So when they figured out they still had the rights to some characters, they invested their money or whatever else, that part I’m not really clear on, and they made their own movie and it was a big hit with “Iron Man.” And once they did that they said, ‘All right now we’re going to start this weird slow road to “The Avengers,” and we’re going to do “Thor” and we’re going to do “Captain America” and it’s going to be period.’ And Chris and I heard that and went, ‘Oh man, that sounds awesome.’
We sort of always thought you could do a period superhero movie. We thought it would be interesting because it would take care of your villain, you know just give me a nice good Nazi and call it a day. That was one of the things we were interested in so we had to chase down pretty much all summer of 2008 through the holidays to convince them we were the guys to do it. We were coming off the Narnia franchise and I think we had a reputation as being squeaky clean, nothing really cool. So we had to sort of prove we we’re comic book nerds.
KN: You mentioned Narnia, it seems like a lot of the stuff you guys have done so far, Narnia and “Pain and Gain” and the Peter Sellers film, is a lot of adaptation work. Does that come from your taste in movies, or are you looking to get into more original stuff and right now you’re just known as the adaptation guys?
SF: That’s a good question. We always kick ourselves that we don’t have more original movies under our belt, or that we don’t have a script finished that’s ours, that’s our original idea, so that hangs over us. But to be honest, we’re fascinated by true stories, so that’s one thing, that’s how “Pain and Gain” came to us and Peter Sellers was a fascinating guy. We don’t love everything, and so when we do feel drawn to something, we know ourselves enough to know we shouldn’t just dismiss this out of hand, even if it’s in a weird genre. That’s one of the things I do like about my career, it’s weird, but there are a lot of different types of movies, you know? We’ve always tried not to get pigeonholed, which means sometimes we don’t work for a while. We’ve had a good run lately, but we went years without really getting a gig, because we didn’t want to do another biopic. Or we didn’t really want to do another movie starring a 12 year old, you know? So when we find something we like, whether it’s an original idea of our own or something that’s come to us, we hold onto it because we know you have to really love it for a year and half to two years. If you only like something for two months then you’re going to get burned out.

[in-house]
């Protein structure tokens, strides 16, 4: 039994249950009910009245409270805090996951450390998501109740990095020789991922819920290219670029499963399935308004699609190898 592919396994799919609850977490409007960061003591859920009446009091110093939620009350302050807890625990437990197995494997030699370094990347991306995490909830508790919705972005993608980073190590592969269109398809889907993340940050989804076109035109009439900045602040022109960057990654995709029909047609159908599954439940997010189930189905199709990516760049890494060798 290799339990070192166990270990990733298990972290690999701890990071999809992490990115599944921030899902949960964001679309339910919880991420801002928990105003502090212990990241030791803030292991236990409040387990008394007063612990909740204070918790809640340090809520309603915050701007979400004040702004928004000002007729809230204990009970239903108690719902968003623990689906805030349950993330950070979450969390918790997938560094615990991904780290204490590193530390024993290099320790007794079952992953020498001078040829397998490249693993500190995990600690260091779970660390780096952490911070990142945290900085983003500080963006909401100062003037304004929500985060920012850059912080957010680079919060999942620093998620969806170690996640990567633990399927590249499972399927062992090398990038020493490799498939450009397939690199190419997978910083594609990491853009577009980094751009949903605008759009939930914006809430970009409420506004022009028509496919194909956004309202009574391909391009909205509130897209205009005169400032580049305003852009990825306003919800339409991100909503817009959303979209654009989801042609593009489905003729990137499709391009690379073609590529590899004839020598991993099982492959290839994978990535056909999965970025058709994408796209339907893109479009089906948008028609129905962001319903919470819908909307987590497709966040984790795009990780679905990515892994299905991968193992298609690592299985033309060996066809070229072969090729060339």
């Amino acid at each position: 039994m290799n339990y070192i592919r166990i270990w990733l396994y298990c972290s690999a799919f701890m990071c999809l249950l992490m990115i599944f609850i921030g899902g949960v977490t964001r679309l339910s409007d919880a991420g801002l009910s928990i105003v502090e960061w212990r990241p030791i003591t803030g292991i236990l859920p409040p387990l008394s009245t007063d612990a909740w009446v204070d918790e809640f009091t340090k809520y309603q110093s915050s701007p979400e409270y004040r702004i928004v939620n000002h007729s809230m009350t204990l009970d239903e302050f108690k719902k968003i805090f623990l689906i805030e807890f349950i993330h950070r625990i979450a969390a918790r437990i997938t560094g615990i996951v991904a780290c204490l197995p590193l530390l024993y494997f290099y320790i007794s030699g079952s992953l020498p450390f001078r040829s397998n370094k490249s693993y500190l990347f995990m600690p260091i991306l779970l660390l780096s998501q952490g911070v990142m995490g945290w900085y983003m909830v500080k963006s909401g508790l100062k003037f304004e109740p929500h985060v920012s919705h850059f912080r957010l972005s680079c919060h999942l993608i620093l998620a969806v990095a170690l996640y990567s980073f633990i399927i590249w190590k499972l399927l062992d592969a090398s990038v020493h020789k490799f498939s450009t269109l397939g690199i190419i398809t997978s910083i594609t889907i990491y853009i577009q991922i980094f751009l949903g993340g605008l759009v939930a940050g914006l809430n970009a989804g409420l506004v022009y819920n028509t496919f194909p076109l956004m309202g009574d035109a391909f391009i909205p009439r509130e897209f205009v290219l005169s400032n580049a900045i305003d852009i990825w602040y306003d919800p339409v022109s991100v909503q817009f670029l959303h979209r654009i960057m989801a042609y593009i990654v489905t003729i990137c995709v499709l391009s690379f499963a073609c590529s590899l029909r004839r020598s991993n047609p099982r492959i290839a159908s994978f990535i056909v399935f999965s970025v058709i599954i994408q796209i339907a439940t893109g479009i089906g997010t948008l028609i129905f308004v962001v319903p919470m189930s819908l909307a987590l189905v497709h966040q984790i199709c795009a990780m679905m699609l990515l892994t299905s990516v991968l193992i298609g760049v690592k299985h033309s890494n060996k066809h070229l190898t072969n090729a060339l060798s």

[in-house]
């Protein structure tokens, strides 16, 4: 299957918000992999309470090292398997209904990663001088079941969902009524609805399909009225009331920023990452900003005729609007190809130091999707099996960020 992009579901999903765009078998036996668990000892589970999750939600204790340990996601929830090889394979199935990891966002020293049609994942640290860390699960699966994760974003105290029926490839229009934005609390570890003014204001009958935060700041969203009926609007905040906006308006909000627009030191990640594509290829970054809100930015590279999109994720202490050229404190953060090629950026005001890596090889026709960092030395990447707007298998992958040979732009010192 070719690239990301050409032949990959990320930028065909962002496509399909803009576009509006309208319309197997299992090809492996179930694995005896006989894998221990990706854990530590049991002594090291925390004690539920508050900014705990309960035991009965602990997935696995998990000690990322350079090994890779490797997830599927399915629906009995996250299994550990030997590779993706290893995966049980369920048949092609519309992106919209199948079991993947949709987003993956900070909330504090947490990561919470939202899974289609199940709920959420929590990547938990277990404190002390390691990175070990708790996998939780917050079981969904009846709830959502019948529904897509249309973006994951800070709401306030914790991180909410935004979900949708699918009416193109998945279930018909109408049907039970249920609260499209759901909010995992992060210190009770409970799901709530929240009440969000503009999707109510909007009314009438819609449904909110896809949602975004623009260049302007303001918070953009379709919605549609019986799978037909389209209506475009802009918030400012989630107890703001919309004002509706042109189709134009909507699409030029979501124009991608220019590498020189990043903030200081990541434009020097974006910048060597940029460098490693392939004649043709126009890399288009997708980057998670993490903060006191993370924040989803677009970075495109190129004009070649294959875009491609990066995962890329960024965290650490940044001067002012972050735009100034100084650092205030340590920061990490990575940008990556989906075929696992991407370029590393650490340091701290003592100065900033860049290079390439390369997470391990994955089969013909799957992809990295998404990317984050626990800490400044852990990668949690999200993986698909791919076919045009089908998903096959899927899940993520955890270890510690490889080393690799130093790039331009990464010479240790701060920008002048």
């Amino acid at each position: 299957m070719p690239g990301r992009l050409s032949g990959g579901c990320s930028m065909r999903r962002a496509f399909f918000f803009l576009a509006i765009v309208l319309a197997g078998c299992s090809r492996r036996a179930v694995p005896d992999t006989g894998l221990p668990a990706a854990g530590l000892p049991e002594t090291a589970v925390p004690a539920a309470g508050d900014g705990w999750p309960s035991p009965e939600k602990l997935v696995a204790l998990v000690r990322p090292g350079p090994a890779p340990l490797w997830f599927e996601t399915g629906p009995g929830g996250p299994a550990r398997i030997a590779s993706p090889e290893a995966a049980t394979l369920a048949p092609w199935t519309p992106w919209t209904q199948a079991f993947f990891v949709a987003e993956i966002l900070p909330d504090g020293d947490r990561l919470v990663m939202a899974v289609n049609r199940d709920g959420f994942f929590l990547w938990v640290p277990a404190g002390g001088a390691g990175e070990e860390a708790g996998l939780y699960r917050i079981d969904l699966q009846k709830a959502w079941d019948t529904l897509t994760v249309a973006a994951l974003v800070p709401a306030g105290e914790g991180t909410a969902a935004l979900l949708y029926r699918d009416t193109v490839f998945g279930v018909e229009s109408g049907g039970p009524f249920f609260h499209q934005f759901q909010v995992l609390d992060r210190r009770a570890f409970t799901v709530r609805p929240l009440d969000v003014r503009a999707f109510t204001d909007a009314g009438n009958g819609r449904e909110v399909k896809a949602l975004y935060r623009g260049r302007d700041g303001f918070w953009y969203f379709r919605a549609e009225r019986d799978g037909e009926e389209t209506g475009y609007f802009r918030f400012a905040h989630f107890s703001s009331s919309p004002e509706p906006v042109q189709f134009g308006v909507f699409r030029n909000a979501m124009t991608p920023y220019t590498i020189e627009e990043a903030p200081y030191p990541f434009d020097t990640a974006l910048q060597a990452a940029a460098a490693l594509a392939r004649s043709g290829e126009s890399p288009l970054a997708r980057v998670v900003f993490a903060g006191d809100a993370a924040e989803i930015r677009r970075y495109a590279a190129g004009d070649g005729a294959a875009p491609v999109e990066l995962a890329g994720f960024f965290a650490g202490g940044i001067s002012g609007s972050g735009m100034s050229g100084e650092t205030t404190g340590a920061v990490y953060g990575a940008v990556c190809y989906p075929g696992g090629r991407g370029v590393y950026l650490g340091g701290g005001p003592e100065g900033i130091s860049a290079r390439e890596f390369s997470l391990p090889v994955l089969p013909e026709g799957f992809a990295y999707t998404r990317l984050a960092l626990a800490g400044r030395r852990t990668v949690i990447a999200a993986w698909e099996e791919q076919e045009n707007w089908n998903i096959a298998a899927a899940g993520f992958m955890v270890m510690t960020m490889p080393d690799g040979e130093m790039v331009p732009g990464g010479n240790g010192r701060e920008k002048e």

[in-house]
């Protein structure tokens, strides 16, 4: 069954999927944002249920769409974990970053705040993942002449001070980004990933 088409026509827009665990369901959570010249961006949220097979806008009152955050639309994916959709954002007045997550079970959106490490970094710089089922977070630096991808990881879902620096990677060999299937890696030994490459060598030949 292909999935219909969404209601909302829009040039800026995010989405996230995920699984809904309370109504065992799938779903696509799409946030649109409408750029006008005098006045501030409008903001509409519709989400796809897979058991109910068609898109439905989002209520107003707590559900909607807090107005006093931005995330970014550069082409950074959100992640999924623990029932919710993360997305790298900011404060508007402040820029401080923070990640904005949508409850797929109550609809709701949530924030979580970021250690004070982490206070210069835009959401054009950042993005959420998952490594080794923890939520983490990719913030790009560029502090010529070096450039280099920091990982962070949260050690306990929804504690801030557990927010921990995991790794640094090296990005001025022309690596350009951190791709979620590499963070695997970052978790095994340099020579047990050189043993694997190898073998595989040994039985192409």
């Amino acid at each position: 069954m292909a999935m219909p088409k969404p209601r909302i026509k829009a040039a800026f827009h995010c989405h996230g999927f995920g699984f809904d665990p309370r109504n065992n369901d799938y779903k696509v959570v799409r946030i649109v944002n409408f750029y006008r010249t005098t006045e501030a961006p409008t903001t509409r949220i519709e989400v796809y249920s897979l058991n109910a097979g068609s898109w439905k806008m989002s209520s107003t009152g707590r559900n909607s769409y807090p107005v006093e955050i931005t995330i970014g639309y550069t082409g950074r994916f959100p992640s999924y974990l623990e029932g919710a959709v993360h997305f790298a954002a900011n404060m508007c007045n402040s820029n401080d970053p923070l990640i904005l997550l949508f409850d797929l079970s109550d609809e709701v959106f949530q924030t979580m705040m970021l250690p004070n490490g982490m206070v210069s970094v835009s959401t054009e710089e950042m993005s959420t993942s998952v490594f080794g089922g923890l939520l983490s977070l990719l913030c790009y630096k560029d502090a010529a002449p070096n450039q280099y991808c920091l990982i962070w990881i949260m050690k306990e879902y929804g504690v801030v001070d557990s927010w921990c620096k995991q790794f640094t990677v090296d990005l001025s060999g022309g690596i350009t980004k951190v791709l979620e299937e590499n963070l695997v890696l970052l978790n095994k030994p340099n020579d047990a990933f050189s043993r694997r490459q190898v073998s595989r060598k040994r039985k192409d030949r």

KN: How did you get into screenwriting in the first place? And to tie in the Notre Dame angle, did you have any experiences as a student here that kind of influenced you toward that career?
SF: Yeah, I certainly didn’t know anything about screenwriting at Notre Dame. I was an English major and Government, because I thought I would be a lawyer. I took a class my sophomore year with an author who just there for the semester, a guy named Barry Lopez, he’d won the [National] Book Award and he was also a Notre Dame grad, just really cool. He came into class with cowboy boots and blue jeans, and I said, “Oh that’s a real life author. You don’t have to be a lawyer, maybe you could do something else with your life.” And so I took writing classes, and our senior year I was writing not very good short stories. And then I taught English when I got out, and then I went to grad school in Creative Writing, because I really wanted to figure out whether I was good enough for the process and the lifestyle, where the most important thing you have to do all day is write. So that did for a couple years and then I moved to L.A. when I met Chris, my writing partner, in grad school. It was absolutely sparked at Notre Dame, and I sort of just kept writing badly until … you know that thing where it’s 10 years and 10,000 hours before you can be good at anything? I wouldn’t have believed that 20 years ago, but I believe it now. You just have to plug away and not beat yourself up over the awful things you’re writing. Everyone starts writing awful things.
KN: Now that you’ve kind of gotten a hang of it, what’s the process like when you and your partner sit down and you have an idea or you get an assignment and then start to write the whole thing out?